The Havana Habit comes at an apropos time. Castro helped us to kick the slinky Havana habit back in the 60’s but it looks like it’s back: Cuba out of the closet.
Columbia professor and poet Gustavo Pérez Firmat marshals an impressive compendium of Cuba’s outsized cultural impact on the Neighbor to the North, especially in music, dance, film, and boozing. The watershed event was Prohibition, when flowing liquor and the first flights facilitated hangovers there. Cuba’s unofficial tourist slogan was “Have one in Havana!”, creating a boom in “alcoholidays” and a taste for Cuban run.
Although not a fan of the opening to Cuba – I personally avoid pleasure trips whose dollars directly line dictator’s pockets, not to mention the current thaw was not brought on by any opening of Cuba – I was asked to moderate the book at my book club at the Wolfsonian Museum in Miami Beach. The museum’s then-exhibition “Promising Paradise: Cuban Allure, American Seduction” was the motive for the book choice, and, as usual for the Wolf, delineates a cultural relation through delightful graphical trends. Propagandistic art is a Wolf specialty; seeing so many first half of the 20th century posters and magazine covers elucidate that seduction is a revelation.
Pérez Firmat’s work includes a number of pictural examples as well – for me, the most interesting of the cultural hangovers – but goes heavily into Hollywood Reporter-like summaries of movies and television programs (“I Love Lucy,” among them) that almost made me reach for a drink.
Instead, I brought several questions to the discussion which – the moderator’s doit de seigneur – were of most interest to me. The first was:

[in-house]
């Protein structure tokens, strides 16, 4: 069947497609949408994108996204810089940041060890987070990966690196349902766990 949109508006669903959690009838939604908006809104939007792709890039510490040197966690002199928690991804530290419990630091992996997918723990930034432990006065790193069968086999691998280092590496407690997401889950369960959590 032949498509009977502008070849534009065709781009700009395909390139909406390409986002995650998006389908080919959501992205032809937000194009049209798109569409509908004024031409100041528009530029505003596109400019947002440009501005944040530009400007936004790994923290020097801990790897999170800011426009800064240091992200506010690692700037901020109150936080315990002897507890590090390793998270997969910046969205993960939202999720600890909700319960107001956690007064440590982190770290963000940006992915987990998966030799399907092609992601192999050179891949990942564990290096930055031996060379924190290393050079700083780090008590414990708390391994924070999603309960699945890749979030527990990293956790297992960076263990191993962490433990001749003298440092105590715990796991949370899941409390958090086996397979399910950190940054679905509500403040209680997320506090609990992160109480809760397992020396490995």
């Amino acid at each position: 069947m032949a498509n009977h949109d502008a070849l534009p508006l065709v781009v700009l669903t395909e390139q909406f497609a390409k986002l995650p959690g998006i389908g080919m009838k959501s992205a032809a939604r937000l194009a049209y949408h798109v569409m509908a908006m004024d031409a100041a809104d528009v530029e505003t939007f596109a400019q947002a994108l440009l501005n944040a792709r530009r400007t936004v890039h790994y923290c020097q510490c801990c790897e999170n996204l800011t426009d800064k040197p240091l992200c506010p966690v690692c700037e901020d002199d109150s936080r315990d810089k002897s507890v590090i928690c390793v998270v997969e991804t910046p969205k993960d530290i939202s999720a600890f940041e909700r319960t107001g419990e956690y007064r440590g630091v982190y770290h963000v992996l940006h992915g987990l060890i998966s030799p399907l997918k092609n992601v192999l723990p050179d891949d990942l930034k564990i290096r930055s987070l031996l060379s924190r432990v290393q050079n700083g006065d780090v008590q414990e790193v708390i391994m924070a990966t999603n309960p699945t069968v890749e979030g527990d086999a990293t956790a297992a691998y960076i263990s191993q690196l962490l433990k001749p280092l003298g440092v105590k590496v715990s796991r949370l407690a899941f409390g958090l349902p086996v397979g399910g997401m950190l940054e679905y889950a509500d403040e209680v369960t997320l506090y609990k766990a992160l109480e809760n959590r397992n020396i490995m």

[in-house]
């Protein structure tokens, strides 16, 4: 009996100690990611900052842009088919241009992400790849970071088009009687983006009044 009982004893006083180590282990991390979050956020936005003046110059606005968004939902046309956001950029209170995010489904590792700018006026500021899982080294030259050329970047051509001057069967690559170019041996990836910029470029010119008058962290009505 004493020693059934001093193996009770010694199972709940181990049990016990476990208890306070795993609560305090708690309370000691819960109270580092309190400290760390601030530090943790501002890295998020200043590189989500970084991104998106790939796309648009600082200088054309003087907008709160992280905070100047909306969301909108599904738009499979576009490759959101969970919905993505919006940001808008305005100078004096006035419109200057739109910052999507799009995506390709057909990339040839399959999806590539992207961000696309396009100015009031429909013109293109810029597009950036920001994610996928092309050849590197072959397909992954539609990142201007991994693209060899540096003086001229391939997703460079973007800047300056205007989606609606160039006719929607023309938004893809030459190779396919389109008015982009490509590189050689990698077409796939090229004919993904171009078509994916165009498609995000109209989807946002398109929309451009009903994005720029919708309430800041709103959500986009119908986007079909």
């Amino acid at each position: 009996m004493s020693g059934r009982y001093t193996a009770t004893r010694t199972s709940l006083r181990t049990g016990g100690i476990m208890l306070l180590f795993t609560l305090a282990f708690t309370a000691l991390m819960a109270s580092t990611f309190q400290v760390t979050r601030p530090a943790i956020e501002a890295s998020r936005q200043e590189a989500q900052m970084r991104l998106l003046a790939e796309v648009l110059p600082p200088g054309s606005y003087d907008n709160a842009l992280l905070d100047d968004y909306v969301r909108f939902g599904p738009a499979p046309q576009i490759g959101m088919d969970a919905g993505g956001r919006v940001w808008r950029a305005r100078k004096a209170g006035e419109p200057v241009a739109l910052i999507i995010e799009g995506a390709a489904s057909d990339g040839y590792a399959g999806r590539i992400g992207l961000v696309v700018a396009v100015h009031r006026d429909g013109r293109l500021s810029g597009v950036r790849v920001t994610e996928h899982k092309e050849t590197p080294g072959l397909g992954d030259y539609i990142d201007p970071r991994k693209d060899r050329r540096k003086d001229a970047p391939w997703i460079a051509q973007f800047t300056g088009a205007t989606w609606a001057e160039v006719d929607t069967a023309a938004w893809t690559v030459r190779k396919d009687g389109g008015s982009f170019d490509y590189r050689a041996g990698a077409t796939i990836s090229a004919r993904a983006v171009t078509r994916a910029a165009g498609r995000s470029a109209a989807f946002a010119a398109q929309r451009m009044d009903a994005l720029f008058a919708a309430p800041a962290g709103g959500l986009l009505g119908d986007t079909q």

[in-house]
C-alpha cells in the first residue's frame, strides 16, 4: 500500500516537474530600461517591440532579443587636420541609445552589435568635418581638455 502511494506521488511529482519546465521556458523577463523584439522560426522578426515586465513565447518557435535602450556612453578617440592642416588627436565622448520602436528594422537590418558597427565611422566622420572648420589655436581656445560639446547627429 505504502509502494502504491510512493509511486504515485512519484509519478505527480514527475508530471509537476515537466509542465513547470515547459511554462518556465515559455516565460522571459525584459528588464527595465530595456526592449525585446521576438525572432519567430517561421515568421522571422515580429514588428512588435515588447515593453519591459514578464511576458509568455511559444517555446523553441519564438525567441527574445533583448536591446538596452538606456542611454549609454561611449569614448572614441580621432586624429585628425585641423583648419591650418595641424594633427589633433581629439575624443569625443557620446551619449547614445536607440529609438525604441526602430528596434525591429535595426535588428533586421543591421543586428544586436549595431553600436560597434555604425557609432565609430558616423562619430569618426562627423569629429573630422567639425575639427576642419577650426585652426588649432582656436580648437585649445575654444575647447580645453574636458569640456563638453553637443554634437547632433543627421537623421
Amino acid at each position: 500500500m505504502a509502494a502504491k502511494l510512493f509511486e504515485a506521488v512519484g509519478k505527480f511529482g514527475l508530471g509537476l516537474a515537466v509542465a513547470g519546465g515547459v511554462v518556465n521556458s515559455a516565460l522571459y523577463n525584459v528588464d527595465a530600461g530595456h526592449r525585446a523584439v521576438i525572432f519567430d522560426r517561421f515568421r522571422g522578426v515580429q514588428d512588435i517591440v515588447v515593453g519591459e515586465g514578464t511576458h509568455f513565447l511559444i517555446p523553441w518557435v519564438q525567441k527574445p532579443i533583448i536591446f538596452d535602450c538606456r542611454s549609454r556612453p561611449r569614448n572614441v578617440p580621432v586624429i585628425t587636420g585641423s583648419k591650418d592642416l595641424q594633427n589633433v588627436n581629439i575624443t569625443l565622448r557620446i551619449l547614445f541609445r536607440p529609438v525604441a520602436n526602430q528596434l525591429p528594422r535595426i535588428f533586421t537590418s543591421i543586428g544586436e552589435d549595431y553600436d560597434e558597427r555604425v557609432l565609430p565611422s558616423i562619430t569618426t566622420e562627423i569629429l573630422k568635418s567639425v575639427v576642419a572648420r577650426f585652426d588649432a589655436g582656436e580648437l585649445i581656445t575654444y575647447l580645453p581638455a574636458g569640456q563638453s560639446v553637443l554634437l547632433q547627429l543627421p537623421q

-Expand on how Cuba came to represent all of Latin America in the US popular imagination?
For Pérez Firmat relates in convincing detail that for pre-WWII Americans, Cuba occupied such a large place in the collective imagination that it represented all of Spanish America. Indeed, in terms of music/dance fads, Cuba’s Rumba, Mambo, and Cha Cha Cha movements were the only Latin trends to go continental – until the Brazilian Bossa Nova washed ashore in the 1960’s (when Cuba went into a cultural coma).
Pérez Firmat also convincingly details how many of the Cuban cultural landfalls in America were about an earlier Cuba, frozen in a bygone tropical time. This led me to mischievously add the question:
-How has nostalgia for an “old Cuba” frozen the country’s image, even for the current re-opening?
My book club, alas, was uniformly unhappy with the book, finding it academic, bereft of a compelling thesis, and – strangely for a Cuban-American author – devoid of any political discussion that could further explain US-Cuban ties (or lack of them). I hastened to point out that Pérez Firmat writes well, if breezily (there is little substance to the book), and is often funny, with droll anecdotes.
This lead me to guess that the book was compiled after teaching the subject to college students long enough to have come up with pithy and amusing asides. A new member to our group, a well-known Cuban exile painter who spent most of his career in Paris, knows the author and, to the best of his knowledge, confirmed my thesis.
I ended my modest discussion leadership with my favorite quote from the book, which mirrors my own feeling of betwixt and between brought on by having lived decades outside the US in Brazil. Desi Arnold sings these verses in an “I Love Lucy” show:
I have two places to hang my hat
two verandas in which to snooze,
and in two languages a welcome mat:
say hello to my shoes.
So will the US develop another, less innocent Havana Habit or the reverse? It depends which shoe falls.